June 5, 2003

Design

Category: MAME'd Millipede :: 2. Control Panel

The control panel is fashioned almost entirely out of 1/2" plywood. It is basically a shaped box that attaches to the machine in a modular fashion. As stated before, I had no intention of modifying the Millipede cabinet itself, so fitting the new CP to the existing cabinet was the goal. This presented the challenge of determining how to make it fit, not look utterly stupid (that's for you to decide, but I'm happy with it), and attach in a sturdy enough manner that it doesn't bounce up and down when you are hammering your brains out on the fire button.

We started the design of the control panel by (obviously) removing the original one from the machine. We then notched a sheet of foamcore so that it fit around the side panels and rested where we wanted the new control panel to sit.


The attached foamcore prior to being used to sketch a template.
(click to enlarge)

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Mounting

Category: MAME'd Millipede :: 2. Control Panel

As I've stated many times in previous pages, the primary goal was to mate the new control panel to the cabinet in a manner that did not alter the Millipede cabinet itself. The original metal control panel fastened to the body using three large 1/4" diameter bolts along the bottom edge below the hinge. The top, like many arcade control panels, was locked in place by two latches mounted on the inside wall of the cabinet in the control panel opening. You opened the system by reaching in through the coin door and unlatching the control panel. It then hinged open to reveal the backside of the controls.

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Layout

Category: MAME'd Millipede :: 2. Control Panel

The joystick and trackball layout was determined back at the beginning of the process and played a role in deciding the overall shape of the control panel design. At this point the primary task was determining how many buttons and where to place them.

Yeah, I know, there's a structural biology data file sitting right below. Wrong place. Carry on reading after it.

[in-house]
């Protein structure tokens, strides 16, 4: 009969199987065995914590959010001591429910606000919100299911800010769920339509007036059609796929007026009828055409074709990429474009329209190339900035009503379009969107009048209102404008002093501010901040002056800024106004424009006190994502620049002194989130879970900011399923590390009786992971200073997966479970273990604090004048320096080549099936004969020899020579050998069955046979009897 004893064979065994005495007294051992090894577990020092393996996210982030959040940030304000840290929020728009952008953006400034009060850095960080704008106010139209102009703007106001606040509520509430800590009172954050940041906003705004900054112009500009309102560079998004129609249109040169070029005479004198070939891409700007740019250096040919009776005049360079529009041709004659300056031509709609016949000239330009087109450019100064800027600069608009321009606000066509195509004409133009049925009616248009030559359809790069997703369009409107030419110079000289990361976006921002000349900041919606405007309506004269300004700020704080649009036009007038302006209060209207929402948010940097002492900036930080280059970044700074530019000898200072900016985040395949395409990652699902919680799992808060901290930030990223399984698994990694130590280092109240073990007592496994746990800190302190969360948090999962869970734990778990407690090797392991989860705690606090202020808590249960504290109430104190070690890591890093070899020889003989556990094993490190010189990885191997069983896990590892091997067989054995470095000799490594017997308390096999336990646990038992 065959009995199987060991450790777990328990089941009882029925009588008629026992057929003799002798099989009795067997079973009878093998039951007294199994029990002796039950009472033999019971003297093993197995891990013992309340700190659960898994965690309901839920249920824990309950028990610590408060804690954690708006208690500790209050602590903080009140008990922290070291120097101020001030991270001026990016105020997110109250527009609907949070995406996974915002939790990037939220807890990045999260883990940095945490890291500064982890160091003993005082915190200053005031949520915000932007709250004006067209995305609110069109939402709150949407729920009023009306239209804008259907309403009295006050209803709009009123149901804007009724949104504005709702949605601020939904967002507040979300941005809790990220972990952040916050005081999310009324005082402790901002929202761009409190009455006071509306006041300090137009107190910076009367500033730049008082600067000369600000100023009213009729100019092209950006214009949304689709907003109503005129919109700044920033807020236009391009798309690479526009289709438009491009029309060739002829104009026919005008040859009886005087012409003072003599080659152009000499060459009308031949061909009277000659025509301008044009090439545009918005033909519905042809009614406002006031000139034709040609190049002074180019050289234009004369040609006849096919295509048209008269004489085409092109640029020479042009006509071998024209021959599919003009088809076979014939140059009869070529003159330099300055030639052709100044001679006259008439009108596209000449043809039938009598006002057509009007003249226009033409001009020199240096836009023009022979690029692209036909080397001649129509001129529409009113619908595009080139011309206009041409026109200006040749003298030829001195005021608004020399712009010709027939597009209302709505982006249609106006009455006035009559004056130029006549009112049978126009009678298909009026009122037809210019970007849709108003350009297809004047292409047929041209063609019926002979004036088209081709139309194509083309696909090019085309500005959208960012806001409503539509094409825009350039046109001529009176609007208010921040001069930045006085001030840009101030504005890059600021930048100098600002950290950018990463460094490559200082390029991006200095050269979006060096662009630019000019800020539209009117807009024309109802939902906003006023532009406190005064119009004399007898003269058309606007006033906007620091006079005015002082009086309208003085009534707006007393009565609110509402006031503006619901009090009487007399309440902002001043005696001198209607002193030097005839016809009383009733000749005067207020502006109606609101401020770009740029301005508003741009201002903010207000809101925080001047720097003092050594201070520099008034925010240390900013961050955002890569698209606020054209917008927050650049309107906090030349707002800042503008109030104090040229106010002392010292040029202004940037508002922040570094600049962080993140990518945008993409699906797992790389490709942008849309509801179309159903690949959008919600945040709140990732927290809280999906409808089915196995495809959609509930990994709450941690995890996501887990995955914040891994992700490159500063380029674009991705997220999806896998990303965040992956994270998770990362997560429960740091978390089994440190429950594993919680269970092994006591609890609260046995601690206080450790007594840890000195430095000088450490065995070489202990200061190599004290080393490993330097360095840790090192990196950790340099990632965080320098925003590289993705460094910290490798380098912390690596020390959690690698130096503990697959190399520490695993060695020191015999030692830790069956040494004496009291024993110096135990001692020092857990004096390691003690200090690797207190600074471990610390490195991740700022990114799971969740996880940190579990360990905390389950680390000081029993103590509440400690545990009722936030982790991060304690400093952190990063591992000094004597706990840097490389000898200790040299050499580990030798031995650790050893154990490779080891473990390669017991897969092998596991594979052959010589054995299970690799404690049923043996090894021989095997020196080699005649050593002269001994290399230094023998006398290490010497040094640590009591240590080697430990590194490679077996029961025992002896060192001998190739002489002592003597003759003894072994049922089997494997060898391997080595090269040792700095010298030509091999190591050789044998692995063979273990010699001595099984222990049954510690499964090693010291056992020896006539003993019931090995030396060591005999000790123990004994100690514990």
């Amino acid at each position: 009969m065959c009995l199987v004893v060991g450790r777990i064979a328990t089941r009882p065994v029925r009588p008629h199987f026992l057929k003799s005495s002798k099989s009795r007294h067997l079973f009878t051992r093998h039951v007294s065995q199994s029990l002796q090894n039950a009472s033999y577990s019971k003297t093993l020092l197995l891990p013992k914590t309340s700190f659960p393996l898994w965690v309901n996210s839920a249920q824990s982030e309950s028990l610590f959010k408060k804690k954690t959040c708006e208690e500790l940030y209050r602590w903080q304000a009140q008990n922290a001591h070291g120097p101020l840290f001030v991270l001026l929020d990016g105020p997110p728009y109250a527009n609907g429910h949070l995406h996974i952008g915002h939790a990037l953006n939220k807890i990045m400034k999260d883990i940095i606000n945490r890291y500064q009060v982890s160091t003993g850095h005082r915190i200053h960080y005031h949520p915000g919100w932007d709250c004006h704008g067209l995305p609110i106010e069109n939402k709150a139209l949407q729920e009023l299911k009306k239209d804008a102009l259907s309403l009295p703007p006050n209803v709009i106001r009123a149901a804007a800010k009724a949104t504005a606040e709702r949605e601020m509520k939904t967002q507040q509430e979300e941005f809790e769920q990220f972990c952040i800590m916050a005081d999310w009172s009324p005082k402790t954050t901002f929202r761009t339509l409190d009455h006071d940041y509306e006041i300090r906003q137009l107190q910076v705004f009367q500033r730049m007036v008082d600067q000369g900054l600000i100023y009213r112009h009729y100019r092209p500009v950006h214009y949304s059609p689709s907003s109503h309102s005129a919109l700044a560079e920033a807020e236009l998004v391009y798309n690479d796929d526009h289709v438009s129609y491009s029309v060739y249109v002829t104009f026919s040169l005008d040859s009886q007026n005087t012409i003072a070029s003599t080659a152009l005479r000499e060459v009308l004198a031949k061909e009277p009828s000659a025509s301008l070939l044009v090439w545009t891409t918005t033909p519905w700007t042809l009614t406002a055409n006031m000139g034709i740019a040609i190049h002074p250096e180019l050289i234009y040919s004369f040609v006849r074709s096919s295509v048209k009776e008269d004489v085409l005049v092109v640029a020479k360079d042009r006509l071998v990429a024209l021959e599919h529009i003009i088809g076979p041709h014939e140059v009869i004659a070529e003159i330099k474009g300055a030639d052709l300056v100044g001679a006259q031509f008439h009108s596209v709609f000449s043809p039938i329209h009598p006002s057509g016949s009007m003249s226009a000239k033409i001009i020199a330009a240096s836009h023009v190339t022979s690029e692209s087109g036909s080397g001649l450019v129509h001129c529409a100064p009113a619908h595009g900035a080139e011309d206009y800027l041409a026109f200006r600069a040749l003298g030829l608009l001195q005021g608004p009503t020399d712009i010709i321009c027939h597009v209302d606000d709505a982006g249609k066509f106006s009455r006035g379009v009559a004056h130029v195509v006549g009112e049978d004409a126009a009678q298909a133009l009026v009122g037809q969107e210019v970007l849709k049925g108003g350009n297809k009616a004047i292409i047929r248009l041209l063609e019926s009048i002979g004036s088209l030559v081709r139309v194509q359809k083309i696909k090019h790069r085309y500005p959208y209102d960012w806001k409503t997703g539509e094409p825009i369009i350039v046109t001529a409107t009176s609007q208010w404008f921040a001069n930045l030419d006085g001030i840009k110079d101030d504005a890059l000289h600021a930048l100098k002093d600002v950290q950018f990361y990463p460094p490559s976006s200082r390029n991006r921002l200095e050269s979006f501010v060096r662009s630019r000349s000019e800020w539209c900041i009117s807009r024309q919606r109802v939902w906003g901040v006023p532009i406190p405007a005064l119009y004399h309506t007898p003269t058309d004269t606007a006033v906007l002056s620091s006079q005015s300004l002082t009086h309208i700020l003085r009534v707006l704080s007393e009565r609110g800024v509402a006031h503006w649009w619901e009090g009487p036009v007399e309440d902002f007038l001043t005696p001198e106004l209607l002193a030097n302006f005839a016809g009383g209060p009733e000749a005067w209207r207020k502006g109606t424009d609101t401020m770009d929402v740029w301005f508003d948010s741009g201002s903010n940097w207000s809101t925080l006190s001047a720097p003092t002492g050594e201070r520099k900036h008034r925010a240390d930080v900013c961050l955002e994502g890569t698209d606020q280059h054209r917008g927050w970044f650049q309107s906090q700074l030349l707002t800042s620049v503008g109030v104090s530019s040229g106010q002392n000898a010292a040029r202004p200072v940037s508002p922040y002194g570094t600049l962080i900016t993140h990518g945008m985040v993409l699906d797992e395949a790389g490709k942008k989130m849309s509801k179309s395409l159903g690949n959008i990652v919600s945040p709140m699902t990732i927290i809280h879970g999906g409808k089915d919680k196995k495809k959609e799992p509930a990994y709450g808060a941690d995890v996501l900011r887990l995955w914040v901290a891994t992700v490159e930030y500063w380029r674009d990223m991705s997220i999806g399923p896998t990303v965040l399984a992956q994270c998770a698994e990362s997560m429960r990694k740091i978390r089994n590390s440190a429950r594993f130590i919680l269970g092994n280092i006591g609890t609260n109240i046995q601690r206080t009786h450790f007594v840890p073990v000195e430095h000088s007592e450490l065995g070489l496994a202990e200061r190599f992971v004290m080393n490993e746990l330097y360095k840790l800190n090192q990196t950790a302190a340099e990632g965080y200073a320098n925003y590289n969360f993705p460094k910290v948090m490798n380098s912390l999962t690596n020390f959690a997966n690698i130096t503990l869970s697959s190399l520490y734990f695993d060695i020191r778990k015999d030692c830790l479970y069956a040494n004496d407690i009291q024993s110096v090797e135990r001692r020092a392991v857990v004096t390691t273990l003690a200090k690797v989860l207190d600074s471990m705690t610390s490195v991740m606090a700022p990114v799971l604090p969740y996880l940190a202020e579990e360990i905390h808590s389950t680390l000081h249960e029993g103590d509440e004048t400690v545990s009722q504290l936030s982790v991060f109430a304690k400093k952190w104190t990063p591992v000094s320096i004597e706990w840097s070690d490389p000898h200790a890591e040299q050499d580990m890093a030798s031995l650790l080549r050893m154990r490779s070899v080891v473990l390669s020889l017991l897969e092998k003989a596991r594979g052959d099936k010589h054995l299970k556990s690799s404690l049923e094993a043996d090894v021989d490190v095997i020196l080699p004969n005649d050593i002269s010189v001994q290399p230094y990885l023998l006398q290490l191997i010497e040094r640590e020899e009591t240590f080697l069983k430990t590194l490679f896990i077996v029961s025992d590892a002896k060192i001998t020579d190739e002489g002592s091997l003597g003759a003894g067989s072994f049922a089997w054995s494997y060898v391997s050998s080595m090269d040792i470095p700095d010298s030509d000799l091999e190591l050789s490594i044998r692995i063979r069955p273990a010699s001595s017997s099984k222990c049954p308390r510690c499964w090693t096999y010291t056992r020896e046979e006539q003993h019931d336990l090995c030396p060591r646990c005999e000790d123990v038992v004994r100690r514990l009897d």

My overall design is based around three sticks, two of which are player one and therefore functionally identical. The reasoning here was that most games I will play are single player (or alternating multi-player) and should therefore be centered on the monitor much like any classic arcade game. For two player simultaneous games, though, you need to stand side by side necessitating more room. This is the purpose of the two outer sticks with player one on the left and player two on the right.

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Surfacing

Category: MAME'd Millipede :: 2. Control Panel

I didn't think to take any pictures of the actual process of surfacing the control panel with formica. You could likely attribute this to the fact that it was both late at night and I was probably killing tens of millions braincells with the formica adhesive. The lovely burnt smell of formica that hangs in the air after routing off the edges is not high on my list of favorite odors, either. It is, for the most part, a tremendously fun-filled process that you're sure to want to repeat over and over...

Yeah. Right.

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Wiring

Category: MAME'd Millipede :: 2. Control Panel

While the wiring is not a difficult process, it is most definitely a long one. I spent about three solid evenings putting together the harnesses. I did most of it sitting on the living room floor while watching, though, since it doesn't completely absorb your concentration once you decide how you want things configured.

I initially started with the wiring before the cabinet was underway. This allowed me to sample the functionality of some of the controls and get a feel for where things were heading. To do this I cobbled together what I called the "ghetto CP". It was a scrap piece of that horrifying composite board that I found out in the garage. I drilled a few appropriately sized holes in it, screwed it to some blocks for height and mounted a few of the controls.


The "ghetto CP" used for my initial wiring tests. This is not a thing of beauty.
(click to enlarge)

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Final Touches

Category: MAME'd Millipede :: 2. Control Panel

By this point the control panel was designed, surfaced on the top, wired and sitting in place on the cabinet. There were still a few key things, though, that needed attention.


The functional control panel in place but with a few remaining details to be addressed.
(click to enlarge)

The previous section on surfacing discussed the facing pieces of the control panel for the sake of covering the entire topic of formica installation. The actual timeline, though, was such that the face pieces were not surfaced with formica until after the wiring had been done. I had the system functional for about a week before this could be addressed.

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